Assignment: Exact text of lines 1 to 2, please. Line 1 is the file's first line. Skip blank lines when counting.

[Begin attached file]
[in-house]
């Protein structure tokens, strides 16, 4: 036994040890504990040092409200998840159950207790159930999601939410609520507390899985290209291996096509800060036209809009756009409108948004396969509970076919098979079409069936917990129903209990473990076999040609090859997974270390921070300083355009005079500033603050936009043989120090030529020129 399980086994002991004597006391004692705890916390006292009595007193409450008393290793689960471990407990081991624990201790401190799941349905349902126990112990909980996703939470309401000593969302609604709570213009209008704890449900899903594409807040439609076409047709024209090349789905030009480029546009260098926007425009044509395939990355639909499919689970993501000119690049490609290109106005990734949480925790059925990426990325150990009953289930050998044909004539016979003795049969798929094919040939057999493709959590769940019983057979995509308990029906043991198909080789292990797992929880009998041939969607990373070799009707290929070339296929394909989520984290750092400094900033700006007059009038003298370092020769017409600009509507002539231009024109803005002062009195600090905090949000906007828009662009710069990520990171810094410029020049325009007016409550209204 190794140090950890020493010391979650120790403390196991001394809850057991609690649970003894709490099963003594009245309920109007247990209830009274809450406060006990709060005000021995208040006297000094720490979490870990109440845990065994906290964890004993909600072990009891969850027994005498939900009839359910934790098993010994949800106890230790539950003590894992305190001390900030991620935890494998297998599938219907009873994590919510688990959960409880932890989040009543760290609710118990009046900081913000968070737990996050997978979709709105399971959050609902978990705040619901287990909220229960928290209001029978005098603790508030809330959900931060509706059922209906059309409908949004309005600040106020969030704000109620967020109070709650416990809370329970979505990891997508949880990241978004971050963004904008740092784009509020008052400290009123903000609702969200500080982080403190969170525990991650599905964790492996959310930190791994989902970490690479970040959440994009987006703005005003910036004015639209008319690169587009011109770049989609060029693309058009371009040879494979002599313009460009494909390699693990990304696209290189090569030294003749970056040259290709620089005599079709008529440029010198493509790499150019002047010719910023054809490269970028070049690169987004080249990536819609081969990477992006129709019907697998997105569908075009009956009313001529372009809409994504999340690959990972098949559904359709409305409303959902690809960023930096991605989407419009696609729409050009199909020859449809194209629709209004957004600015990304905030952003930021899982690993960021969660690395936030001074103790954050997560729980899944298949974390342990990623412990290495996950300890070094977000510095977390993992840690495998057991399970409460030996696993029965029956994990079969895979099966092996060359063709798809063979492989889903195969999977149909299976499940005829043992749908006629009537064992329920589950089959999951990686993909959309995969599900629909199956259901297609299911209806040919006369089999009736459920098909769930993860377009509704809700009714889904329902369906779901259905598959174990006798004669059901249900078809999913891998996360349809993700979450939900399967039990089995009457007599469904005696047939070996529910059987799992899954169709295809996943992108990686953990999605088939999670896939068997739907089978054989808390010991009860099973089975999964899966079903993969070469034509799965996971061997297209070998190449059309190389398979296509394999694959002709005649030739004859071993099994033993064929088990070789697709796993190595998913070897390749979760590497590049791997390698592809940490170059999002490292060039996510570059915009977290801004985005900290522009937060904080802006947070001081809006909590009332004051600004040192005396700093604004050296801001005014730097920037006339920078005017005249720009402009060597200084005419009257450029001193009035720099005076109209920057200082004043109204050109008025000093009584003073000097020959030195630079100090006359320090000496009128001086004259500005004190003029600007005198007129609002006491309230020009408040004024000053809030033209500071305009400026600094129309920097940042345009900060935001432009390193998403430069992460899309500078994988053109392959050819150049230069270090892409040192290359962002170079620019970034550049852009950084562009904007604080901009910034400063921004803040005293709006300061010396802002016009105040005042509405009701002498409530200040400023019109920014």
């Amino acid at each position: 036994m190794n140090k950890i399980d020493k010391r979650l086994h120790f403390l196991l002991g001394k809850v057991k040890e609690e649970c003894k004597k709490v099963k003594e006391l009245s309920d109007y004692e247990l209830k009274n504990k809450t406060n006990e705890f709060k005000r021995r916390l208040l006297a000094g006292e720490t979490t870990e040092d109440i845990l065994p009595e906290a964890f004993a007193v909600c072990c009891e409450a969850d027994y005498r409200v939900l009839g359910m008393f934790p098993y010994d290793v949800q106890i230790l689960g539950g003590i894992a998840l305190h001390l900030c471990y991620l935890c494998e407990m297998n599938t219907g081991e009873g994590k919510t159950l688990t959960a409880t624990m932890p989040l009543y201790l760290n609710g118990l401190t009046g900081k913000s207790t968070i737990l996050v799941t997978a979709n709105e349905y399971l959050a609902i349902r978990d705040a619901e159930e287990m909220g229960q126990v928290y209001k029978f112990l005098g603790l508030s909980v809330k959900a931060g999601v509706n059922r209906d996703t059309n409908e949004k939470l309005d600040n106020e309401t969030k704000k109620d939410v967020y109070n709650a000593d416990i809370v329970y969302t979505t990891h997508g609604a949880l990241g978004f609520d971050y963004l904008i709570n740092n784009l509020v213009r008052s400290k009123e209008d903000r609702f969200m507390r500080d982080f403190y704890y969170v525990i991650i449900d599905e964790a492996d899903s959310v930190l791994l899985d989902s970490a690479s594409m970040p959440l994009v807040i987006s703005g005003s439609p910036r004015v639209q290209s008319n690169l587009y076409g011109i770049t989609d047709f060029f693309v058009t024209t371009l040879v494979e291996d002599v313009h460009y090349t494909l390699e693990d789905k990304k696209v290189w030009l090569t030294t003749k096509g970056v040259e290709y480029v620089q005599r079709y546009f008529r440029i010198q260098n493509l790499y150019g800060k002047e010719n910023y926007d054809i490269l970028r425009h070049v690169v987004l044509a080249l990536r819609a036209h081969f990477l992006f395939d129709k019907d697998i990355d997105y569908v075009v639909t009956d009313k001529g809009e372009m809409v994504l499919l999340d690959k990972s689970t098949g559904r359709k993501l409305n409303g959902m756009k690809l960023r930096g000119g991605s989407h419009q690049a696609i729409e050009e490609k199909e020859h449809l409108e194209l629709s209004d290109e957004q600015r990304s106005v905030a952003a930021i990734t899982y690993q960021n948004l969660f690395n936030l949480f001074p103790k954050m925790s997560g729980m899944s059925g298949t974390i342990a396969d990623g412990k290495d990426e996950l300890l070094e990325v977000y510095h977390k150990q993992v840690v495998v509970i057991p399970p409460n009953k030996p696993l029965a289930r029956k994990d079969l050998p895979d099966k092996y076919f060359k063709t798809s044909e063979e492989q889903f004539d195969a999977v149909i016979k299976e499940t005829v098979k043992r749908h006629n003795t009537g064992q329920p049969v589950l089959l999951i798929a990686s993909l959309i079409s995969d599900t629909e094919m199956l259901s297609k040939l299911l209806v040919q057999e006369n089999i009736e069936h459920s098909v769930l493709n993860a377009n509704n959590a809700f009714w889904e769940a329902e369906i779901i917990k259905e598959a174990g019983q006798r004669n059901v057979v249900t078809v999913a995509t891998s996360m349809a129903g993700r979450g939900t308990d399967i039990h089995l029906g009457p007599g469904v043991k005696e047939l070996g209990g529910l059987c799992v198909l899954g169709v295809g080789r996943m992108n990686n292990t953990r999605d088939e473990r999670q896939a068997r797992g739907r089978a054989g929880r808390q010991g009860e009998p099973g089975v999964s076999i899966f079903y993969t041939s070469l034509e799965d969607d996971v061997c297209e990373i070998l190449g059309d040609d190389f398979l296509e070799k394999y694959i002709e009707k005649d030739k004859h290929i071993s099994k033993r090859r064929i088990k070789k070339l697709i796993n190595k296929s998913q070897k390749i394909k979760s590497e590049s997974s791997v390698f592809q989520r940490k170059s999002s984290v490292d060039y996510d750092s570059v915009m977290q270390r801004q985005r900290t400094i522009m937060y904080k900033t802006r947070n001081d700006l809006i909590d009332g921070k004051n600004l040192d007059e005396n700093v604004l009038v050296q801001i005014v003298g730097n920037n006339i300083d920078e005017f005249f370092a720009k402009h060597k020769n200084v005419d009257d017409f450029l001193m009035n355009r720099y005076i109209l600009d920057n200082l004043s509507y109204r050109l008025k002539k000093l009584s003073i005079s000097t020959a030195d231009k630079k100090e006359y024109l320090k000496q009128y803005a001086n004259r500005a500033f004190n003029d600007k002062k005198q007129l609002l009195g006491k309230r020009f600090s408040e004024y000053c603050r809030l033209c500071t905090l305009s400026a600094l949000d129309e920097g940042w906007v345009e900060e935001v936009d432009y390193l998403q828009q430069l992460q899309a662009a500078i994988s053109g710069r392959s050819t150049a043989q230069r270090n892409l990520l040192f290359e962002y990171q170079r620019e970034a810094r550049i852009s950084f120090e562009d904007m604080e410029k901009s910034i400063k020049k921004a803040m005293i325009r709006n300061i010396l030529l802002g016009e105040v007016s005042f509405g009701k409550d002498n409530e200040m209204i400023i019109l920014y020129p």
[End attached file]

[in-house]
């Protein structure tokens, strides 16, 4: 036994040890504990040092409200998840159950207790159930999601939410609520507390899985290209291996096509800060036209809009756009409108948004396969509970076919098979079409069936917990129903209990473990076999040609090859997974270390921070300083355009005079500033603050936009043989120090030529020129 399980086994002991004597006391004692705890916390006292009595007193409450008393290793689960471990407990081991624990201790401190799941349905349902126990112990909980996703939470309401000593969302609604709570213009209008704890449900899903594409807040439609076409047709024209090349789905030009480029546009260098926007425009044509395939990355639909499919689970993501000119690049490609290109106005990734949480925790059925990426990325150990009953289930050998044909004539016979003795049969798929094919040939057999493709959590769940019983057979995509308990029906043991198909080789292990797992929880009998041939969607990373070799009707290929070339296929394909989520984290750092400094900033700006007059009038003298370092020769017409600009509507002539231009024109803005002062009195600090905090949000906007828009662009710069990520990171810094410029020049325009007016409550209204 190794140090950890020493010391979650120790403390196991001394809850057991609690649970003894709490099963003594009245309920109007247990209830009274809450406060006990709060005000021995208040006297000094720490979490870990109440845990065994906290964890004993909600072990009891969850027994005498939900009839359910934790098993010994949800106890230790539950003590894992305190001390900030991620935890494998297998599938219907009873994590919510688990959960409880932890989040009543760290609710118990009046900081913000968070737990996050997978979709709105399971959050609902978990705040619901287990909220229960928290209001029978005098603790508030809330959900931060509706059922209906059309409908949004309005600040106020969030704000109620967020109070709650416990809370329970979505990891997508949880990241978004971050963004904008740092784009509020008052400290009123903000609702969200500080982080403190969170525990991650599905964790492996959310930190791994989902970490690479970040959440994009987006703005005003910036004015639209008319690169587009011109770049989609060029693309058009371009040879494979002599313009460009494909390699693990990304696209290189090569030294003749970056040259290709620089005599079709008529440029010198493509790499150019002047010719910023054809490269970028070049690169987004080249990536819609081969990477992006129709019907697998997105569908075009009956009313001529372009809409994504999340690959990972098949559904359709409305409303959902690809960023930096991605989407419009696609729409050009199909020859449809194209629709209004957004600015990304905030952003930021899982690993960021969660690395936030001074103790954050997560729980899944298949974390342990990623412990290495996950300890070094977000510095977390993992840690495998057991399970409460030996696993029965029956994990079969895979099966092996060359063709798809063979492989889903195969999977149909299976499940005829043992749908006629009537064992329920589950089959999951990686993909959309995969599900629909199956259901297609299911209806040919006369089999009736459920098909769930993860377009509704809700009714889904329902369906779901259905598959174990006798004669059901249900078809999913891998996360349809993700979450939900399967039990089995009457007599469904005696047939070996529910059987799992899954169709295809996943992108990686953990999605088939999670896939068997739907089978054989808390010991009860099973089975999964899966079903993969070469034509799965996971061997297209070998190449059309190389398979296509394999694959002709005649030739004859071993099994033993064929088990070789697709796993190595998913070897390749979760590497590049791997390698592809940490170059999002490292060039996510570059915009977290801004985005900290522009937060904080802006947070001081809006909590009332004051600004040192005396700093604004050296801001005014730097920037006339920078005017005249720009402009060597200084005419009257450029001193009035720099005076109209920057200082004043109204050109008025000093009584003073000097020959030195630079100090006359320090000496009128001086004259500005004190003029600007005198007129609002006491309230020009408040004024000053809030033209500071305009400026600094129309920097940042345009900060935001432009390193998403430069992460899309500078994988053109392959050819150049230069270090892409040192290359962002170079620019970034550049852009950084562009904007604080901009910034400063921004803040005293709006300061010396802002016009105040005042509405009701002498409530200040400023019109920014």